Q & A's About Landfills

1. What exactly is a landfill?

A landfill is a specially designed facility for the burial of municipal solid waste. They are designed in such a way that leachates, cannot leak down through the soil into the water table. This is accomplished by a layer of clay-like soil at the bottom of the landfill. The next layer up is a synthetic lining, usually made of plastic. All remaining layers alternate between soil and garbage.

2. How much of our trash is disposed of in landfills?

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As of 1996, approximately 55% of all the United States' garbage resides in landfills, while 17% is incinerated, and 28% is recycled. The 28% that is recycled is greater than the EPA's initial goal of 25% recycling.

Source: US EPA, Office of Solid Waste

3. How does the trash in a landfill decompose?

There are three classes of bacteria and fungi that work to degrade garbage. Cellulolytic microbes initiate the process by breaking down the cellulose in paper, wood, and other plant wastes. Then acidogens ferment these sugars into acids, which methanogens then convert into methane gas and carbon dioxide.

4. What is "integrated" solid waste management?

This is an approach that includes a combination of waste prevention, waste reduction, and disposal techniques to effectively manage the problem of municipal solid waste. By reducing, reusing, recycling, and composting waste materials, less materials will appear in the waste stream destined for landfills or incinerators.

5. What is the problem with such terms as biodegradable and photodegradable?

Although green-advertising claims such as biodegradable and photodegradable sound good, they aren't always true. Plastics labeled biodegradable due to the addition of starch simply disintegrate into tiny non-degradable pieces after the starch has been degraded. Photodegradable plastics cannot be broken down in garbage cans or landfills because their degradation requires sunlight.

6. What types of materials are put in landfills?

Municipal solid waste landfills are filled with everything we throw away, from glass bottles to grass clippings and other yard wastes. The latter constitutes nearly 20% of all garbage landfilled. Disposable and non-durable products are major culprits in the growth of waste. In just one day, Americans throw away 150,000 tons of packaging material. This would fill 10,000 tractor trailer trucks, which would stretch 120 miles end to end. (Source: Garbage magazine)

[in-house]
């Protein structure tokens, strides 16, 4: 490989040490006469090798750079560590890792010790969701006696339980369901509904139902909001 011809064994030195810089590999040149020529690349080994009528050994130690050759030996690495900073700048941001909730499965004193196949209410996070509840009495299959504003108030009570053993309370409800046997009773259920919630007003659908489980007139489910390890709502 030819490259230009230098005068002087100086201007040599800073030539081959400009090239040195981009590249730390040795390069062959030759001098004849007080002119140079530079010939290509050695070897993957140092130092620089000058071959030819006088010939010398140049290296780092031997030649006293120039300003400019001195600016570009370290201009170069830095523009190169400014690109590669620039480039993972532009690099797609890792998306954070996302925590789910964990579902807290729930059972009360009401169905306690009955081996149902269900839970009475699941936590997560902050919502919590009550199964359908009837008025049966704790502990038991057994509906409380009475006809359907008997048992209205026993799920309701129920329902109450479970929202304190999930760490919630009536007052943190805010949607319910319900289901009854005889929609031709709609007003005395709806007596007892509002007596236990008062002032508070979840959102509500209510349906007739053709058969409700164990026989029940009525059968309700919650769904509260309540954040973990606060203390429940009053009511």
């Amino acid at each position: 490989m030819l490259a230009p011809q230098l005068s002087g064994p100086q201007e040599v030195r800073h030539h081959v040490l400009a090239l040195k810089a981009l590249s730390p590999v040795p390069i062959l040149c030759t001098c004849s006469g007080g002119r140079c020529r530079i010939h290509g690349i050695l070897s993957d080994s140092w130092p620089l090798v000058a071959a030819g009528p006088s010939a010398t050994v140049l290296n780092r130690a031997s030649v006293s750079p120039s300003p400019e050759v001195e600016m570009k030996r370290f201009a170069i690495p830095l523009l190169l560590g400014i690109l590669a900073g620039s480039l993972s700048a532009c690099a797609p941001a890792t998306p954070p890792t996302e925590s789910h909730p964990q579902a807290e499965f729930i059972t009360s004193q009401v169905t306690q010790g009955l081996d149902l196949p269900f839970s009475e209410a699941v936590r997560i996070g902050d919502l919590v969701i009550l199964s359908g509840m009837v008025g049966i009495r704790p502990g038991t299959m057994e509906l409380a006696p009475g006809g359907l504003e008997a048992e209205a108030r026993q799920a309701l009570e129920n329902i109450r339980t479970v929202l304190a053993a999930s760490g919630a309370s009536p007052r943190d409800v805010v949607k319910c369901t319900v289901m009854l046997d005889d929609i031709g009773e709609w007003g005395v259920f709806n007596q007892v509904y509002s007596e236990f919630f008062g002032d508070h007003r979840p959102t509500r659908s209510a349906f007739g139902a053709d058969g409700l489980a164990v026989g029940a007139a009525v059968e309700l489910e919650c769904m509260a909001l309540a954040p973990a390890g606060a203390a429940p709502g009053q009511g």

7. What are the three main problems or environmental concerns associated with landfills?

Methane Gas, leachate, and loose waste are the three main challenges for landfills today. Methane gas is produced in a landfill by anaerobic decomposition. It can be collected using current technology and then used to generate electricity, or it can be purified and used as a power-generating fuel.

Leachate is a thick liquid that forms when garbage decomposes. At its best, it is similar to very strong sewage water; at its worst, it carries hazardous materials with it that were dissolved from the waste. Newer landfills have synthetic liners above a clay-like soil that help to prevent the leachate from leaking into the groundwater, causing contamination. Older landfills do not utilize this type of liner, and are therefore a threat to our groundwater especially to nearby neighborhoods.

Loose waste is another problem. It attracts disease carrying vermin of all types, and it can fly away in the breeze. At the end of every working day, a "daily cover" must be applied to minimize these problems. Once the landfill stops accepting waste, a final multi-layer cover must be applied to keep liquids away from the waste. Vegetation is then planted to reduce the effects of erosion.

8. What happens to landfills once they are closed?

After the landfill is closed, the degradation and settlement of the contents eventually reaches completion and stabilization. Upon stabilization, some landfill sites are used as parks, playgrounds, golf courses, or other facilities. Both John F. Kennedy and La Guardia Airports were built on landfills.

9. Are there products in my house that should not be sent to a landfill?

Many of the products we use in our homes are considered hazardous materials. A hazardous material is one that is toxic or will corrode metal, burn, or explode. Materials like oven cleaner, batteries, motor oil, paints, varnishes, thinners, fluorescent bulbs, mercury switches, etc., should not be sent to landfills because they are considered hazardous. These materials should be taken to a hazardous waste drop-off site. If every citizen convinces him or herself that "my hazardous materials are so small they won't matter," the total problem remains enormous.

10. What can be done to reduce the amount of trash in landfills?

Landfilling is a major component to integrated waste management. No matter what technologies are available, we can all help by reducing the amount of waste that we generate. This can be done in a variety of ways:

  • Strictly follow your community's recycling program.
  • Compost yard and organic wastes. Use them as nutrients for other plants.
  • Mulch leaves and grass clippings.
  • Buy recycled paper products and products with less packaging.
  • Buy durable products rather than disposable ones.
  • Reuse jars and containers.
  • Recycle oil and old tires.